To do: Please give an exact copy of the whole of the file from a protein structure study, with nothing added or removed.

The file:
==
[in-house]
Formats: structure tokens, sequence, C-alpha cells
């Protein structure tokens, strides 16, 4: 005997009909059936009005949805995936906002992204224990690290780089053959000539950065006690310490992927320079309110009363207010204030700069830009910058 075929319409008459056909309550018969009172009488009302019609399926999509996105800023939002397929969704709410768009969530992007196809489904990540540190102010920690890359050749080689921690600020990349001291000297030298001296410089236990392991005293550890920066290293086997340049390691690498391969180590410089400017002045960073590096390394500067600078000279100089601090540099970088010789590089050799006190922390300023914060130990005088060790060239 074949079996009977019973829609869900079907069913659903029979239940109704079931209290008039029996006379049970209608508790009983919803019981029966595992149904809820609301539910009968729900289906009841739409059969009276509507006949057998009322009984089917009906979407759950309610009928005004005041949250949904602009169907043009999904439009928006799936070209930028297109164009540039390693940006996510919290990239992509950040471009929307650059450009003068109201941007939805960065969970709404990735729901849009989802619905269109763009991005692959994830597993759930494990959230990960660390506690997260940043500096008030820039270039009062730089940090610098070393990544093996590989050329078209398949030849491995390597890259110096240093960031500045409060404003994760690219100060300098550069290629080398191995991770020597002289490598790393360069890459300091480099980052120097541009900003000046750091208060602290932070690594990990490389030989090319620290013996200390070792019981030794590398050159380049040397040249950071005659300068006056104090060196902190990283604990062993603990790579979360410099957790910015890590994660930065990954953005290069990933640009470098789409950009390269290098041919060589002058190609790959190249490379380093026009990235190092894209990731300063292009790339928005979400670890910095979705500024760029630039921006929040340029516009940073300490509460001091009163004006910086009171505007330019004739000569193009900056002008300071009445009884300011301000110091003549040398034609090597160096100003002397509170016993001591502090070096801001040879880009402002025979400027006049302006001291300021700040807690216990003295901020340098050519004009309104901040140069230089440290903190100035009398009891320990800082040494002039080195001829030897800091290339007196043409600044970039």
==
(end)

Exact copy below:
[in-house]
Formats: structure tokens, sequence, C-alpha cells
């Protein structure tokens, strides 16, 4: 005997009909059936009005949805995936906002992204224990690290780089053959000539950065006690310490992927320079309110009363207010204030700069830009910058 075929319409008459056909309550018969009172009488009302019609399926999509996105800023939002397929969704709410768009969530992007196809489904990540540190102010920690890359050749080689921690600020990349001291000297030298001296410089236990392991005293550890920066290293086997340049390691690498391969180590410089400017002045960073590096390394500067600078000279100089601090540099970088010789590089050799006190922390300023914060130990005088060790060239 074949079996009977019973829609869900079907069913659903029979239940109704079931209290008039029996006379049970209608508790009983919803019981029966595992149904809820609301539910009968729900289906009841739409059969009276509507006949057998009322009984089917009906979407759950309610009928005004005041949250949904602009169907043009999904439009928006799936070209930028297109164009540039390693940006996510919290990239992509950040471009929307650059450009003068109201941007939805960065969970709404990735729901849009989802619905269109763009991005692959994830597993759930494990959230990960660390506690997260940043500096008030820039270039009062730089940090610098070393990544093996590989050329078209398949030849491995390597890259110096240093960031500045409060404003994760690219100060300098550069290629080398191995991770020597002289490598790393360069890459300091480099980052120097541009900003000046750091208060602290932070690594990990490389030989090319620290013996200390070792019981030794590398050159380049040397040249950071005659300068006056104090060196902190990283604990062993603990790579979360410099957790910015890590994660930065990954953005290069990933640009470098789409950009390269290098041919060589002058190609790959190249490379380093026009990235190092894209990731300063292009790339928005979400670890910095979705500024760029630039921006929040340029516009940073300490509460001091009163004006910086009171505007330019004739000569193009900056002008300071009445009884300011301000110091003549040398034609090597160096100003002397509170016993001591502090070096801001040879880009402002025979400027006049302006001291300021700040807690216990003295901020340098050519004009309104901040140069230089440290903190100035009398009891320990800082040494002039080195001829030897800091290339007196043409600044970039």